The new year will bring new powers to allow WA authorities to electronically monitor the state’s most dangerous sex offenders.
Among several pieces of controversial new legislation to come into force in the state on January 1 or just after, electronic monitoring will become a standard condition of supervision orders for dangerous sexual offenders released from custody.
Electronic monitoring via a GPS system will also apply to dangerous sexual offenders who have already been released and are currently on supervision orders, with the new powers due to come into effect from February.
The $6 million system will only be used in Perth initially, with a regional phase-in scheduled later in the year.
Meanwhile, changes to inheritance laws in WA will mean stepchildren will for the first time be able to challenge the wills of step-parents if they feel they have been inadequately provided.
Bringing the State in line with the rest of the country, a stepchild will now be able to challenge a will based on a claim there had been failure to provide adequate or proper provision in the estate of the dead step-parent.
And after rushing through the required legislation, WA will impose an R18+ classification on violent computer games - with $5000 fines for selling an R18+ games to a minor, a $2000 fine for demonstrating an R18+ game in a public place, and a $500 fine for shops who keep an R18+ game alongside other games.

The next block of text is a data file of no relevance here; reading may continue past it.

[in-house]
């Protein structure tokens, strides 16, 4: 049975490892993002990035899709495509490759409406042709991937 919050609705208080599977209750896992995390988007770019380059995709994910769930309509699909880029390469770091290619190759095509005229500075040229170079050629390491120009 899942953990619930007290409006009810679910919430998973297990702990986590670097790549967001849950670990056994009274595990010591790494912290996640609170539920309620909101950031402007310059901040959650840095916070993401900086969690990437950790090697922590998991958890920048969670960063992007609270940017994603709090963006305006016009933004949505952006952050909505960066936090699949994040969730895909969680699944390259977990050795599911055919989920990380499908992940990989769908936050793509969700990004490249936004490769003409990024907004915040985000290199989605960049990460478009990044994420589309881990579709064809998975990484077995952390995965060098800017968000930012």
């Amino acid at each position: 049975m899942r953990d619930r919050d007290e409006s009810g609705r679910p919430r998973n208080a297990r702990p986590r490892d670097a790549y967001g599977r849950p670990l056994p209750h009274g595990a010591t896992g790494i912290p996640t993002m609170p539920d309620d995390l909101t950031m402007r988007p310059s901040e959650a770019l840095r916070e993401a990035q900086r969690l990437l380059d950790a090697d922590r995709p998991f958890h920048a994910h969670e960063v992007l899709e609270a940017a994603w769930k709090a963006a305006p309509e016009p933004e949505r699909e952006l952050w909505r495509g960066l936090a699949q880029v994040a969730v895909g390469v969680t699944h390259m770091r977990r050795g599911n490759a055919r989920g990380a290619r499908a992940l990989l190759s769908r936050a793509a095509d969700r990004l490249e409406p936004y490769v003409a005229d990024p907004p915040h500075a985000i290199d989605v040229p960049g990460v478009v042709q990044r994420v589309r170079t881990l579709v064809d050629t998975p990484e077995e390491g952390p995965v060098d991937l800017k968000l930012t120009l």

Also in the new year, fines for cigarette butt littering will more than double from $75 to $200, while a new commercial tenancy bill will mean landlords having to disclose more information to small business owners, while preventing them from passing on certain legal charges to potential tenants.
• GPS tracking of dangerous sex offenders will begin on February 1 2013.
• New R18+ video game category comes into effect for violent or explicit games.
• New littering legislation raises fines for those caught disposing of cigarette butts.
• New laws allows stepchildren of a deceased to make a claim on the estate.
• Tenancy rights of small business will improve, with landlords warned not pass on legal charges to tenants.